U.S. Healthcare Spending by Sector: What to Know

The U.S. is an outlier in terms of healthcare sector size, by all measurements. Data from the Centers for Medicare and Medicaid (CMS) estimates that U.S. national healthcare expenditures reached $4.3 trillion in 2021, or an average of $12,914 in total spending per person. By 2022, they had grown 4.1 percent to a total of $4.5 trillion, or $13,493 per person.

According to research by the Commonwealth Fund, healthcare sector spending made up 17.8 percent of our gross domestic product (GDP). The second-highest spending was made by Germany, who still trailed behind us at 12.8 percent of their GDP. Germany’s spending is still much more comparable to other countries than the U.S.; in close pursuit, we find France at 12.4 percent, the UK at 11.9 percent, Switzerland at 11.8 percent, and Canada at 11.7. percent, of their total GDPs, respectively.

In the first article of this series, we looked at how the U.S. healthcare sector is measured, including the entities responsible and their methodology. This piece details each activity that comprises the enormous U.S. healthcare sector. We can group these into two major categories: healthcare services and goods, and public and private spending for healthcare and related initiatives.

Both of these categories can have their size measurably impacted by three powerful forces: population growth, healthcare inflation, and technological advances.

Healthcare Services and Goods

Hospital Care

Hospital care is a major component of healthcare spending, covering the costs associated with inpatient and outpatient services, emergency care, surgeries, and other medical procedures provided by hospitals.

These facilities play a central role in the healthcare system, and their services account for a substantial portion of total healthcare spending, which reached $1,355 billion in 2022. Of that total, $1,188.9 billion was covered by different types of insurance (public and private); the remaining expenditures were covered by out-of-pocket payments, workers’ compensation, and several smaller programs with state, federal, and private funding sources.

Physician and Clinical Services

Spending on physician and clinical services includes payments for office visits, diagnostic tests, preventive care, and other services provided by trained providers including physicians, nurses, and other health professionals. Spending in this category, while less than that of hospitals, still accounts for a significant amount of overall healthcare expenditure; these costs totaled $884.9 billion in 2022.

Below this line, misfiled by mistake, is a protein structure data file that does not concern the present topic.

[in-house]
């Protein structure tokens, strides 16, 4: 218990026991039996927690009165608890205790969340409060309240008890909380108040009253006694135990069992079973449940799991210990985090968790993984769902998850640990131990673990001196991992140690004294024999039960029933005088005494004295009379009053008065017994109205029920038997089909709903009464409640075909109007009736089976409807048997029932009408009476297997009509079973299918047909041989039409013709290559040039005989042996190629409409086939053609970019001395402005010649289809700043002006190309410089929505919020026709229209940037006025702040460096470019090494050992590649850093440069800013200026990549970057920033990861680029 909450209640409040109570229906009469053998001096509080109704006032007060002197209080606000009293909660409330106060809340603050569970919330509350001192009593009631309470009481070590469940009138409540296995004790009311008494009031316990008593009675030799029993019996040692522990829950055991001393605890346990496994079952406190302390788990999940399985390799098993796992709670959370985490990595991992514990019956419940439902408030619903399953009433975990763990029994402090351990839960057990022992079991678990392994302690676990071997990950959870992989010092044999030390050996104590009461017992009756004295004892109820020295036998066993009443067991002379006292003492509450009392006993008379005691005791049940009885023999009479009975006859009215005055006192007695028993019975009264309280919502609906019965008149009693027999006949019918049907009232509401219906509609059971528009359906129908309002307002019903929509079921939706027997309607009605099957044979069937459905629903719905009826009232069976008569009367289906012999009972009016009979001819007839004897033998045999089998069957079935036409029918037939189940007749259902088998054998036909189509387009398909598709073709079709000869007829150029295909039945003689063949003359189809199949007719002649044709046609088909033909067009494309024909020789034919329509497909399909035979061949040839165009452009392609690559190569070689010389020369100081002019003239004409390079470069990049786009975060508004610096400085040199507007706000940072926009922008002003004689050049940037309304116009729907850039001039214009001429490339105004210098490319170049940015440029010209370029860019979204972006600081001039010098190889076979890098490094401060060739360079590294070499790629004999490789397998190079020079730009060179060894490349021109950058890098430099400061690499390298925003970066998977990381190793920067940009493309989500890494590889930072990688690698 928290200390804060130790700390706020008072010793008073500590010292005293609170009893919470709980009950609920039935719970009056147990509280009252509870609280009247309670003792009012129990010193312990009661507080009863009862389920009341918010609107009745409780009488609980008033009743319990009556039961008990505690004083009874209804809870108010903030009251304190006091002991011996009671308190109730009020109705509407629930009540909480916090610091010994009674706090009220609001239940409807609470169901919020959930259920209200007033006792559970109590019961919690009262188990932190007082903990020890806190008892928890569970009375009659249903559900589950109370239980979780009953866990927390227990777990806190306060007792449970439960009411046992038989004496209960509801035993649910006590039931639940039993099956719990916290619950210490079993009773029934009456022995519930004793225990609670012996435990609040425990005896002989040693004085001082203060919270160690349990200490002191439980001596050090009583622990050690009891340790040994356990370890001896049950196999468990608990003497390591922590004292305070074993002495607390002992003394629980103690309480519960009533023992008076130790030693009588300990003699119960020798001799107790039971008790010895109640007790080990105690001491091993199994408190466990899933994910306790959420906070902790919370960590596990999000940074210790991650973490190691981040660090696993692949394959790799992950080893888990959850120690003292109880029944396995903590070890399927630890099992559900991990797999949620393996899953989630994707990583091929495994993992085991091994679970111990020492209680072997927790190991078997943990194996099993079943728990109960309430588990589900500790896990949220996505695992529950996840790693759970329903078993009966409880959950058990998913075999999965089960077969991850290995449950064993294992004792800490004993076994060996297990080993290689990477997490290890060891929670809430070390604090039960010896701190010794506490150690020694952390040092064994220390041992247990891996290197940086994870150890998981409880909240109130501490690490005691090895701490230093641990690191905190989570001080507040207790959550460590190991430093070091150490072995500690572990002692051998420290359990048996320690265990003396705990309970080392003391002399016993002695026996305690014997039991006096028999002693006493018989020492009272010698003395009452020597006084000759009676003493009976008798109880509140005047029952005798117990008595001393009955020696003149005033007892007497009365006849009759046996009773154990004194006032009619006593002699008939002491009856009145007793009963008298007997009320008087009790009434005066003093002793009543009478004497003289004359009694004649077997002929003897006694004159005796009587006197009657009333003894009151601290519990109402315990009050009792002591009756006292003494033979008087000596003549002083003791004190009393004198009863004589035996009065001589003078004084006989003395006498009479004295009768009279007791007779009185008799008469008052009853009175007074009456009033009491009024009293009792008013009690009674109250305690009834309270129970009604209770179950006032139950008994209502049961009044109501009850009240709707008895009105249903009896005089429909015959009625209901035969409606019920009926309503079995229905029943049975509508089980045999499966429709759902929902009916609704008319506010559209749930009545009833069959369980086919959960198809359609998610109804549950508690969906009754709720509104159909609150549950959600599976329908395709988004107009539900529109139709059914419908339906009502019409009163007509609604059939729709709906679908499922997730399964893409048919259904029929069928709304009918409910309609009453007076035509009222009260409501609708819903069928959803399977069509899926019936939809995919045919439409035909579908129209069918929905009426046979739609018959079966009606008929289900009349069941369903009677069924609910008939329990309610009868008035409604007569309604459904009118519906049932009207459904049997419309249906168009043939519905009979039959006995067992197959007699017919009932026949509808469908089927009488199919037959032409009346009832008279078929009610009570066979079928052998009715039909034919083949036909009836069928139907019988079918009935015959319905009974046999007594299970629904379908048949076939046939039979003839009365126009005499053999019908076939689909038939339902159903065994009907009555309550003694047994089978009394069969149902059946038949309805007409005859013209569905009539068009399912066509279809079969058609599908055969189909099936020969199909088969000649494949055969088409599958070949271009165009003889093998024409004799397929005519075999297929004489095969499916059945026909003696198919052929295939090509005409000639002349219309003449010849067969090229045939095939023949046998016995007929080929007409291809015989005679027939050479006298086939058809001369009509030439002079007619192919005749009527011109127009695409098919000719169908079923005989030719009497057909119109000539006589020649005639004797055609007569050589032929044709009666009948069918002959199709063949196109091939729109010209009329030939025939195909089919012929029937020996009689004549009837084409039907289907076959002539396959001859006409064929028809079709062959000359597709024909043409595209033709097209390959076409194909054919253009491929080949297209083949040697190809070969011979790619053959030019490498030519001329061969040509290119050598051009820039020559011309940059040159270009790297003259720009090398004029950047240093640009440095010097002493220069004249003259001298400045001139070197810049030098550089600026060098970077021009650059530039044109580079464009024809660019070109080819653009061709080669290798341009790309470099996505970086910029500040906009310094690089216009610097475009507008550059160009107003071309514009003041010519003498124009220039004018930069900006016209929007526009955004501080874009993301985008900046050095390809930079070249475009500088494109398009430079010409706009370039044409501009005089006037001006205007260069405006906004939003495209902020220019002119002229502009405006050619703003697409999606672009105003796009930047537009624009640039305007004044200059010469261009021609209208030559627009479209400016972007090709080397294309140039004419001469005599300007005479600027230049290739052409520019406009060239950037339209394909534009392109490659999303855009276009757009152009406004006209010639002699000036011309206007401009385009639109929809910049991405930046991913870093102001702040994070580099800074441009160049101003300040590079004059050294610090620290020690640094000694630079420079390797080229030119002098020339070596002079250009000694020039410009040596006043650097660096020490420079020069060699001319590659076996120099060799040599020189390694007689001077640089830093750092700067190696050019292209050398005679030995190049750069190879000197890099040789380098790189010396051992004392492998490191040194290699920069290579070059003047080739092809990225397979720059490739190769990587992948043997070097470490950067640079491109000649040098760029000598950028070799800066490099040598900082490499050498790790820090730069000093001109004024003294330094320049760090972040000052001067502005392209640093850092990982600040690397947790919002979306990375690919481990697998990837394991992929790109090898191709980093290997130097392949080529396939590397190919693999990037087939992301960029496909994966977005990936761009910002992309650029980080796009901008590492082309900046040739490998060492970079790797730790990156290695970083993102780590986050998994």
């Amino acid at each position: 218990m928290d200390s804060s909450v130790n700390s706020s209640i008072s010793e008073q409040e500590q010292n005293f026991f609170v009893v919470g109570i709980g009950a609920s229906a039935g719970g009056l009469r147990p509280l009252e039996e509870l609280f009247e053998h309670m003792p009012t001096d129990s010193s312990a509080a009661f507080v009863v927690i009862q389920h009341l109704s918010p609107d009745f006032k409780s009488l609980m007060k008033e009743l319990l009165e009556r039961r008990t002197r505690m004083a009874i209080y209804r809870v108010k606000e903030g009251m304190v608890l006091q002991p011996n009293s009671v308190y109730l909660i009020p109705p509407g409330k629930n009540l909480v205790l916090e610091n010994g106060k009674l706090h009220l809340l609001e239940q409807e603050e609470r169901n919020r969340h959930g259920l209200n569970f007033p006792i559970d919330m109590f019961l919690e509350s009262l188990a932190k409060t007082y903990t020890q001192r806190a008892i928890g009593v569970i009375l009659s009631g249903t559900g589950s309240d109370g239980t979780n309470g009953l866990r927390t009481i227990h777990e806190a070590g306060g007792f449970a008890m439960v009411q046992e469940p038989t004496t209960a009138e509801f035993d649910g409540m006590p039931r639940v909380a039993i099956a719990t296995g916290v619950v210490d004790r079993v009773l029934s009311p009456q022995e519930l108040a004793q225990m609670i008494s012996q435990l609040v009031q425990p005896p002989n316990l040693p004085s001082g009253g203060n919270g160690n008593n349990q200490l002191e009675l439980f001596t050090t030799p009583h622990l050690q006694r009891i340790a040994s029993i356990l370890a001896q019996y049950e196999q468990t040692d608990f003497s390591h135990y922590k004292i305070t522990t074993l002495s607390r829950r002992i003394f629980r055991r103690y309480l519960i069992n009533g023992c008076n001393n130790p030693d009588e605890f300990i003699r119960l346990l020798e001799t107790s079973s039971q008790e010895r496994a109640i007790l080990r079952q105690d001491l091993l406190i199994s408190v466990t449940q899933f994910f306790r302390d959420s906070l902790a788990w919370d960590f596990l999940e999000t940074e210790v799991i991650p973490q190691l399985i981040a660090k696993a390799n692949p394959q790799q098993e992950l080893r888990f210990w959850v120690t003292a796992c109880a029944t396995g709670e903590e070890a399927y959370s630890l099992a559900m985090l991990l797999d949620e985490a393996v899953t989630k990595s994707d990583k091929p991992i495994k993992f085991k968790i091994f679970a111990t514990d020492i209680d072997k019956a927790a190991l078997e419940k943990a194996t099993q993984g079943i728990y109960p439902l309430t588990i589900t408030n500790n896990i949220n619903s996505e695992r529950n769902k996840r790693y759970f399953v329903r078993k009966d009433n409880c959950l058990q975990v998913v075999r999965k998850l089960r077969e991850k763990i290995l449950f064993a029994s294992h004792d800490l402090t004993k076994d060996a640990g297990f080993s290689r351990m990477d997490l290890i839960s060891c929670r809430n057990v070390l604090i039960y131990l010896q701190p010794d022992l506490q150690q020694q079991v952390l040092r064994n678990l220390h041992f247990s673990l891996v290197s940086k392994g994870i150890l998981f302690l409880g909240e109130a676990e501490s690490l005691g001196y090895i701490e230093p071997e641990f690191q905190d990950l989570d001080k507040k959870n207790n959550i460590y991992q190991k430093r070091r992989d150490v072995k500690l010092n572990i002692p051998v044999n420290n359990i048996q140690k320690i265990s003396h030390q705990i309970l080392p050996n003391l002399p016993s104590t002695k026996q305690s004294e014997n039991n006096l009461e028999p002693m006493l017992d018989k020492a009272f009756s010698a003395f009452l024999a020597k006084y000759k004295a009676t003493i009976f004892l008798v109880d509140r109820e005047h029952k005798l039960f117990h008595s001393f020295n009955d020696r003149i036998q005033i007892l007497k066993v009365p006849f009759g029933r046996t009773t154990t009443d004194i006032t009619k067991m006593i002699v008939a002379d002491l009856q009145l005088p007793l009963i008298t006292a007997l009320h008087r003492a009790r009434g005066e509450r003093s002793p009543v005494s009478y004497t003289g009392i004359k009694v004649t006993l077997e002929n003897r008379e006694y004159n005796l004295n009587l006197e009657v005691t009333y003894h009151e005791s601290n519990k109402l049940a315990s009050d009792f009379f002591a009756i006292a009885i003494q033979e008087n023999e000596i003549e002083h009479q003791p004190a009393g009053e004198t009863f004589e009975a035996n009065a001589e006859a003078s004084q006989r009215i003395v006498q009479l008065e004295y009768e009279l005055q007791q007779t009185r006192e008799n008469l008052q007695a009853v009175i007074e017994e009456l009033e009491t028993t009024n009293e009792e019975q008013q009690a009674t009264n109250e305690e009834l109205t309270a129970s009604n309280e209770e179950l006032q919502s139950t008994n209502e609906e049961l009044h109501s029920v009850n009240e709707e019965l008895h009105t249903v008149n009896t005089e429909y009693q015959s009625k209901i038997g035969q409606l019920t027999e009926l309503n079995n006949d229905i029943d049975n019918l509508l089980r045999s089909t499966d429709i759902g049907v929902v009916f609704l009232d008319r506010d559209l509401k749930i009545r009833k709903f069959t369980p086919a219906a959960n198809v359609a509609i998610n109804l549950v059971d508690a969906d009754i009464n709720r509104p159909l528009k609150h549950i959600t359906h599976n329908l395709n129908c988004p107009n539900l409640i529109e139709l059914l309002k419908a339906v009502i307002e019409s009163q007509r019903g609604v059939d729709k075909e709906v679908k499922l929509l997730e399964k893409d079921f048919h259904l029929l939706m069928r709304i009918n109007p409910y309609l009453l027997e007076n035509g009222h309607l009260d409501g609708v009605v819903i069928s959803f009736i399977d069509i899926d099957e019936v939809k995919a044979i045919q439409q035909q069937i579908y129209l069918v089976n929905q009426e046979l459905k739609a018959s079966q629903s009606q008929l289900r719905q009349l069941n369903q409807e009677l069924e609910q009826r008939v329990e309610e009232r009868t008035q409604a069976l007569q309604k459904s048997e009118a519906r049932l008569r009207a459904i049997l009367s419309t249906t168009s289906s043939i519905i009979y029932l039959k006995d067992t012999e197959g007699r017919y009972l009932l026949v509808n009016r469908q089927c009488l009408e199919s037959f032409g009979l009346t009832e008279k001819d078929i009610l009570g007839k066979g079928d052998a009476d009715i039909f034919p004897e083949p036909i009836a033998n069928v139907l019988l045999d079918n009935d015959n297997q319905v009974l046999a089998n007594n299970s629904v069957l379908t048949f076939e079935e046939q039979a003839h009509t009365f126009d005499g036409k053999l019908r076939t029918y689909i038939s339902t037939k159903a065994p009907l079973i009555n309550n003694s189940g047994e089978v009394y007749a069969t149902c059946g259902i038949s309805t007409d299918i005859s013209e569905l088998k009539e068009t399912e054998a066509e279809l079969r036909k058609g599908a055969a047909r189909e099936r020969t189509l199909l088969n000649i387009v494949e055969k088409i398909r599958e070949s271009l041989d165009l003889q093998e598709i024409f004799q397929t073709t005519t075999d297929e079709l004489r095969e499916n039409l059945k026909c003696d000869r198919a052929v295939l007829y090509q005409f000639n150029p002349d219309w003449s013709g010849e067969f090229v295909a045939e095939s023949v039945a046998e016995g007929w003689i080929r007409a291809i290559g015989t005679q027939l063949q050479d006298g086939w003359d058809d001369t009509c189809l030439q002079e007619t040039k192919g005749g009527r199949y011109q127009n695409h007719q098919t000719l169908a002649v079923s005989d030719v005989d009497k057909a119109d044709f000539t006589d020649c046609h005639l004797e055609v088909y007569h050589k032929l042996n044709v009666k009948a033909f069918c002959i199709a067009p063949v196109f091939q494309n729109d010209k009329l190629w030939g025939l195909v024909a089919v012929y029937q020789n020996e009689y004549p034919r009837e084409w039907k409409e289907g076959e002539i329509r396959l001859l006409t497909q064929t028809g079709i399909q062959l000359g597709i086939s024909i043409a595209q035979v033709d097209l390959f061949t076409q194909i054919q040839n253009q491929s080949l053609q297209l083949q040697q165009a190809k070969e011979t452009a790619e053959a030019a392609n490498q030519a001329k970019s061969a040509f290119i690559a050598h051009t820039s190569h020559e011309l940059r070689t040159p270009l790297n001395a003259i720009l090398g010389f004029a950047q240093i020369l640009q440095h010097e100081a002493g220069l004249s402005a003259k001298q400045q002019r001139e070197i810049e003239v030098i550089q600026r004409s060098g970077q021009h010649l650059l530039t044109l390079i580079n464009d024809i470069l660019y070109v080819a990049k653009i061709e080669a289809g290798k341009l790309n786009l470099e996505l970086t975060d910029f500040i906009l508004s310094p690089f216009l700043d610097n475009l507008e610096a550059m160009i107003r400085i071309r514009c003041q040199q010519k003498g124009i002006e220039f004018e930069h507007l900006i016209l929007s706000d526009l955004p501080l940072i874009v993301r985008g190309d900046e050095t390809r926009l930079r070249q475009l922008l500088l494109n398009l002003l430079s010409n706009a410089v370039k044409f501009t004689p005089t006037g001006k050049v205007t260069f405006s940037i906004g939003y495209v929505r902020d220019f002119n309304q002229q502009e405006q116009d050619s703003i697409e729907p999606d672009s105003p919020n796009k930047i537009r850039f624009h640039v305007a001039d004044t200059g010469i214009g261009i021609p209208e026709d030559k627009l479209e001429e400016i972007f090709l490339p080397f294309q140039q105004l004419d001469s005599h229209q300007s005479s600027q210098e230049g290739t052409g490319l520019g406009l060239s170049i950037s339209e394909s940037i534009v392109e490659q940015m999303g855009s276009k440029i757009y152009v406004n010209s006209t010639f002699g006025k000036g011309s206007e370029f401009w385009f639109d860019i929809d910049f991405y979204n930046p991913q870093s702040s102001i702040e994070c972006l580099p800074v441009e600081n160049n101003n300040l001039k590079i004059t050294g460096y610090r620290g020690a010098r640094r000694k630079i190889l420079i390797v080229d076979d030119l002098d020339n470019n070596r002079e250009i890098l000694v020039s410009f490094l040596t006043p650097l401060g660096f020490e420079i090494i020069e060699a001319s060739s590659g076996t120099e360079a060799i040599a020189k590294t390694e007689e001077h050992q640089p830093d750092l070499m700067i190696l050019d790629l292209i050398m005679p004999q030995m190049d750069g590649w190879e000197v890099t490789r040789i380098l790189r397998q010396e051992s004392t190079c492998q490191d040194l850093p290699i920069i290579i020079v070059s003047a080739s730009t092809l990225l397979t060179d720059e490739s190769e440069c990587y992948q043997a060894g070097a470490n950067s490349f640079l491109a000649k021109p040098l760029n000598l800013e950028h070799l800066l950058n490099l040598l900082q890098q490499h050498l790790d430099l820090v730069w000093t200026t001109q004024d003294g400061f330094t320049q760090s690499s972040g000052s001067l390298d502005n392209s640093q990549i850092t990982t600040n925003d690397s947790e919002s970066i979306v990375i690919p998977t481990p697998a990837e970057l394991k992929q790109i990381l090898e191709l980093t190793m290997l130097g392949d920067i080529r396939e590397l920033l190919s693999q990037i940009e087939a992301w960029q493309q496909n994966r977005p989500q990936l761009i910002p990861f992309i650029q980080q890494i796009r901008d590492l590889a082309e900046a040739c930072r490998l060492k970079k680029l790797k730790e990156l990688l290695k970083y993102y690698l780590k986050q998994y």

Prescription Drugs

Prescription drug expenditures cover the costs of medications and pharmaceutical products prescribed to patients for the treatment of various medical conditions. The rising cost of prescription drugs has been a notable factor contributing to overall healthcare spending, and pharmaceutical expenses continue to play a substantial role in the healthcare sector’s financial landscape.

The costs of prescription drugs contribute to total sector size in many different forms, including out-of-pocket costs. All payer sources included, the 2022 total expenditures reached $405.9 billion; of this, $56.7 billion was paid for by patients out of pocket.

Medical Equipment

Medical equipment can range from disposable personal protective equipment (gloves, needles, disinfectant, etc.) to durable medical equipment administered by a regulated distributor for patients with a valid prescription (such as a continuous positive airway pressure or PAP machine, used to treat sleep-disordered breathing). It also includes large and expensive medical devices purchased or leased by hospitals and other facilities such as MRI machines, paging systems, and all of their requisite services to operate and maintain them.

On the supplier side, the design, development, and manufacturing of medical devices and equipment can range from relatively simple, high-volume production and distribution for items such as bandaids, to comprehensive research and development protocols for novel monitoring technologies that open doors for innovative new models of care.

For economics analysis purposes, some of this activity is categorized as life sciences (pharmaceutical) product development, while other activities might fall under prescriptions. There can also be components of technology investment, making quantifying this segment accurately somewhat of a challenge.

Nursing Care, Long-term Care & Retirement Communities

This category includes spending on nursing care facilities, assisted living facilities, and continuing care retirement communities that provide long-term care services to individuals with chronic illnesses or disabilities. As the population ages, spending on long-term care services becomes increasingly important in the healthcare sector.